Cladding Systems Fail New Tests, UK to Review
After more than 80 towers failed revamped fire tests in the United Kingdom, officials say they’re going to review building regulations and fire safety.
The announcement comes just a day after a letter from the Metropolitan Police—written to the families of victims of the Grenfell Tower fire on June 14—came to light saying they had “reasonable grounds to suspect” that organizations managing the high-rise might have committed corporate manslaughter.
Some leaders have since come out in support of law enforcement, including Shadow Home Secretary Diane Abbott.
“We welcome the police investigation into Grenfell,” Abbott said. “It is right that this terrible incident and huge loss of life is fully investigated, including for legal culpability. Those responsible must be held to account for their actions, and their neglect.”
The police letter sent to survivors said that after the initial assessment, corporate manslaughter is suspected under the Corporate Manslaughter and Corporate Homicide Act 2007, which says that companies and corporations can be found guilty of corporate manslaughter if a person’s death is caused by a gross breach of the corporation’s duties. The punishment is a fine.
The Health and Safety Executive (and independent body that oversees work-released issues) said if convicted the company or organization could face “unlimited fines,” according to The New York Times, and would be mandated to remedy the situation that led to a death.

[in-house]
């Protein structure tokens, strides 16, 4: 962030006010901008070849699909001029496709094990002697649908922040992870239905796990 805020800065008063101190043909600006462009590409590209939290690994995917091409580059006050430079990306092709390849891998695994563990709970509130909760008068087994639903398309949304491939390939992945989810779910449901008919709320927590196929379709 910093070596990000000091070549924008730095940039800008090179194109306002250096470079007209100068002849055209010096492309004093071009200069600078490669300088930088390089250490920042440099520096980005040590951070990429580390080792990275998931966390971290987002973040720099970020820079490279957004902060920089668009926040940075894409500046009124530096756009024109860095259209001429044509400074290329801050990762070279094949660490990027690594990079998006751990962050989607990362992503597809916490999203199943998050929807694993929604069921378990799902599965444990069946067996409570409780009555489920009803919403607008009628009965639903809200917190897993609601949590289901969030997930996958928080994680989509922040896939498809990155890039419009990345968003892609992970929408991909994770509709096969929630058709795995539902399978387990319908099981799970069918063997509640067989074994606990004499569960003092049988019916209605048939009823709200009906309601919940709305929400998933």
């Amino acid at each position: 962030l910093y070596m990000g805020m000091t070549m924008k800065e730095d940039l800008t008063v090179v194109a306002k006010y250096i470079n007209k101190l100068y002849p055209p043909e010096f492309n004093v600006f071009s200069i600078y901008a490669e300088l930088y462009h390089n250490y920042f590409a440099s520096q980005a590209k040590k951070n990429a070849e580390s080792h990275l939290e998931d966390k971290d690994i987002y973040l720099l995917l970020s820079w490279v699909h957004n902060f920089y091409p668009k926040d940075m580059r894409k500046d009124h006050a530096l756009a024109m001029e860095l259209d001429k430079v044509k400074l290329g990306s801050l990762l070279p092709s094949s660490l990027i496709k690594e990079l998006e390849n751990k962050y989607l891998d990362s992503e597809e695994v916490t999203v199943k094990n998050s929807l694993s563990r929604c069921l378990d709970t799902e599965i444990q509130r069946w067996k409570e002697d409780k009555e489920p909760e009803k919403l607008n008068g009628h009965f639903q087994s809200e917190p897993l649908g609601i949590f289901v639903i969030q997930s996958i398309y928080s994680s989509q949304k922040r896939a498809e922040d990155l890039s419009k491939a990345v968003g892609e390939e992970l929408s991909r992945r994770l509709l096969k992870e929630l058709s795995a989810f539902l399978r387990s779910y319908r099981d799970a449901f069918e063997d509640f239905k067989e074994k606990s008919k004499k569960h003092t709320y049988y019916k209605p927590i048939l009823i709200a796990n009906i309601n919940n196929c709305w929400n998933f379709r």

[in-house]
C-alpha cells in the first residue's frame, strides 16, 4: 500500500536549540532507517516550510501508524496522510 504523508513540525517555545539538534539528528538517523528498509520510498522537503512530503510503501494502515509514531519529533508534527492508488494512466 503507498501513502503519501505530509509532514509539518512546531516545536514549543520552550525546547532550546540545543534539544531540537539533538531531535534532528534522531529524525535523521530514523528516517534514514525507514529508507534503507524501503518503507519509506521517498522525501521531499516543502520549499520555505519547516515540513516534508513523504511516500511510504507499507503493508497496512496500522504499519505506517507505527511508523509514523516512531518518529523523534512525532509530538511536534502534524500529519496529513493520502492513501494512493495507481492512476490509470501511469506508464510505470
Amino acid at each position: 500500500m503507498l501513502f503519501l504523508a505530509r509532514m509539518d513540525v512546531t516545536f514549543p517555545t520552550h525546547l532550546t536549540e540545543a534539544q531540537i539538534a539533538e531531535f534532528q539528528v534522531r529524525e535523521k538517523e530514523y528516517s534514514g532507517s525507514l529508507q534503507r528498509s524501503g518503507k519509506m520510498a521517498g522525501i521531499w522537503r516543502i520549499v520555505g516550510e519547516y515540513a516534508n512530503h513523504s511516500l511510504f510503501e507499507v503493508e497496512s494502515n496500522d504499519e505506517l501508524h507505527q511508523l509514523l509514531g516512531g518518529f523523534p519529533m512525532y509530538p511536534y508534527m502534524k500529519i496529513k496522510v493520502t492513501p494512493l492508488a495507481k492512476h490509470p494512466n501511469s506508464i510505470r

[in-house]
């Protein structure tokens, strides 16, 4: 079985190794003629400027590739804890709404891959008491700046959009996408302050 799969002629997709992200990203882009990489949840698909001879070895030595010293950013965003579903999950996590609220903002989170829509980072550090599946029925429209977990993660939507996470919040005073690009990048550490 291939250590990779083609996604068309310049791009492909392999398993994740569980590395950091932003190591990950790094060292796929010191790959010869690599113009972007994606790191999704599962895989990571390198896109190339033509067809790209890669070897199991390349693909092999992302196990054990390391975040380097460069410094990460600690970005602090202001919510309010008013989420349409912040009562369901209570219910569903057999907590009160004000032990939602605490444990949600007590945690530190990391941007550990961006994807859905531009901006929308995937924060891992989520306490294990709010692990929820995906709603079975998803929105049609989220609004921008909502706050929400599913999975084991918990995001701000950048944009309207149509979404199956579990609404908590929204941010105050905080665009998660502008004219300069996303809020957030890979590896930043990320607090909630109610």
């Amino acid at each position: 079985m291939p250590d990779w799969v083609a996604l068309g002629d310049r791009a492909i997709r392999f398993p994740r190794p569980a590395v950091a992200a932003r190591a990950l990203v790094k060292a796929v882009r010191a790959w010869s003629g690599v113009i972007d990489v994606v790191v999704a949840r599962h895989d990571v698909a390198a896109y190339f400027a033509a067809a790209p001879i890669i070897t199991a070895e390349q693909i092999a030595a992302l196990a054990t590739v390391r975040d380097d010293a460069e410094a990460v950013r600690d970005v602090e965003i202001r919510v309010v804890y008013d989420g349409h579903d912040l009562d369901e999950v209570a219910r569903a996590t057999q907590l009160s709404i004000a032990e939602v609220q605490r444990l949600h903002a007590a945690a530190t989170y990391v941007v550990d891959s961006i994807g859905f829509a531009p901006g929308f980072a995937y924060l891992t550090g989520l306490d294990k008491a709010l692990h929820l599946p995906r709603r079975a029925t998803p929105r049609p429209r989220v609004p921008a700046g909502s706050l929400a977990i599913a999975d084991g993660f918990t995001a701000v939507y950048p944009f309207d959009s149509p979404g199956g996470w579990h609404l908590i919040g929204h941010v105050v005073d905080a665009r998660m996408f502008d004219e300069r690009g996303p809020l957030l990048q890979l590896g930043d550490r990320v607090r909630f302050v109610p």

In addition to the investigation of the fatal fire itself, the cladding of hundreds of high-rises similar to Grenfell was tested for fire safety. In the middle of July, after all 200 samples had failed, the tests were expanded beyond just the same aluminum composite material used in Grenfell.
Testing was previously limited to the core of the panels, and not the structure as a whole. It was then decided that six ACM systems would be analyzed with a variety of insulations. The testing of both materials together is in accordance with the British Standard 8414.
“This involves building a 9-meter-tall demonstration wall with a complete cladding system—including panels and insulation—fixed to it, and then subjecting it to a fire that replicates a severe fire in a flat breaking out of a window and whether it then spread up the outside wall,” the Department for Communities and Local Government said in a statement at that time.
The systems incorporated the three common types of aluminum composite material panels, with core filler materials of unmodified polyethylene, fire-retardant polyethylene and non-combustible mineral. The insulation materials used in the testing will be rigid polyisocyanurate foam or non-combustible mineral wool.
Officials say the independent review of building regulations will be led by engineer Dame Judith Hackitt, of the Manufacturers’ Organization. The review will examine the regulatory system around design, construction and management of buildings in relation to fire safety; compliance and enforcement of issues; and international regulation and experience.
The investigation will report to Home Secretary Amber Rudd and Communities Secretary Sajid Javid, who said the regulations “needed to be looked at urgently.”
"This independent review will ensure we can swiftly make any necessary improvements,” Javid said. “Government is determined to make sure that we learn the lessons from the Grenfell Tower fire and to ensure nothing like it can happen again."
Terms of reference for the review will be published this summer, an interim report is expected before the end of 2017 and the final report should be published by spring 2018.